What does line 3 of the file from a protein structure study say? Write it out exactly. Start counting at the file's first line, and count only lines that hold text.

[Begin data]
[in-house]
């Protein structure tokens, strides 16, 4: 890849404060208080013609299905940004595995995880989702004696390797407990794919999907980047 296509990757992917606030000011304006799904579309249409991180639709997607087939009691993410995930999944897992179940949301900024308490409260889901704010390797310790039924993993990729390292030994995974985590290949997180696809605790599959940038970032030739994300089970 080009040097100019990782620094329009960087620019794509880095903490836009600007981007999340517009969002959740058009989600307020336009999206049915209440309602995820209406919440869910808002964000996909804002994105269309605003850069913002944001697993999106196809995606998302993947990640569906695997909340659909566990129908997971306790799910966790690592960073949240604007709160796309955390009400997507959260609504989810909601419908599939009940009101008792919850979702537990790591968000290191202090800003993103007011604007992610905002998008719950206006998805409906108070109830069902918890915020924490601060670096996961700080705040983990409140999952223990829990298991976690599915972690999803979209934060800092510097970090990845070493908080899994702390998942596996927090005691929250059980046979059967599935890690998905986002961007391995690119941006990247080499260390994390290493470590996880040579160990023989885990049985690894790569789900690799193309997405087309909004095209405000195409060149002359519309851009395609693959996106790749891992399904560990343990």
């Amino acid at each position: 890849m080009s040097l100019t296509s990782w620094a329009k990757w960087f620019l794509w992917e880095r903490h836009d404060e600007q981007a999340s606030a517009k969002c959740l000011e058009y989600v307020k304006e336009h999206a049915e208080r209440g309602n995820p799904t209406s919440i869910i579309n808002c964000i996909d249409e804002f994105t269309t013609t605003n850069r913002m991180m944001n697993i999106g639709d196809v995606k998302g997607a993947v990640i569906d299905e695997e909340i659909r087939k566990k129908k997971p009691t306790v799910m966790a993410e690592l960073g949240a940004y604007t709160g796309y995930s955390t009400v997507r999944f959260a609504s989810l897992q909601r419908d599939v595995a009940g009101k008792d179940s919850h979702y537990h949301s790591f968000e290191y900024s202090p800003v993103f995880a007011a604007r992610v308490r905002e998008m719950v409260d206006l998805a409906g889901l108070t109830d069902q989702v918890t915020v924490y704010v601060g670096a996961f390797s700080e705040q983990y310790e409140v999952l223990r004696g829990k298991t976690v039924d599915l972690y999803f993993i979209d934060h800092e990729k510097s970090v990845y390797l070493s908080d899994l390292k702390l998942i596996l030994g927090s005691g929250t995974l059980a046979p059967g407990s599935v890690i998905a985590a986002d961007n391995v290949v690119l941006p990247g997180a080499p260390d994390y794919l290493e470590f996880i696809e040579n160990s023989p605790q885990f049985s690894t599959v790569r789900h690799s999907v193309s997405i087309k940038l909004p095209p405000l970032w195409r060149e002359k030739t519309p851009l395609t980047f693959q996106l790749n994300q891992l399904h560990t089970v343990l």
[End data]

């Amino acid at each position: 890849m080009s040097l100019t296509s990782w620094a329009k990757w960087f620019l794509w992917e880095r903490h836009d404060e600007q981007a999340s606030a517009k969002c959740l000011e058009y989600v307020k304006e336009h999206a049915e208080r209440g309602n995820p799904t209406s919440i869910i579309n808002c964000i996909d249409e804002f994105t269309t013609t605003n850069r913002m991180m944001n697993i999106g639709d196809v995606k998302g997607a993947v990640i569906d299905e695997e909340i659909r087939k566990k129908k997971p009691t306790v799910m966790a993410e690592l960073g949240a940004y604007t709160g796309y995930s955390t009400v997507r999944f959260a609504s989810l897992q909601r419908d599939v595995a009940g009101k008792d179940s919850h979702y537990h949301s790591f968000e290191y900024s202090p800003v993103f995880a007011a604007r992610v308490r905002e998008m719950v409260d206006l998805a409906g889901l108070t109830d069902q989702v918890t915020v924490y704010v601060g670096a996961f390797s700080e705040q983990y310790e409140v999952l223990r004696g829990k298991t976690v039924d599915l972690y999803f993993i979209d934060h800092e990729k510097s970090v990845y390797l070493s908080d899994l390292k702390l998942i596996l030994g927090s005691g929250t995974l059980a046979p059967g407990s599935v890690i998905a985590a986002d961007n391995v290949v690119l941006p990247g997180a080499p260390d994390y794919l290493e470590f996880i696809e040579n160990s023989p605790q885990f049985s690894t599959v790569r789900h690799s999907v193309s997405i087309k940038l909004p095209p405000l970032w195409r060149e002359k030739t519309p851009l395609t980047f693959q996106l790749n994300q891992l399904h560990t089970v343990l």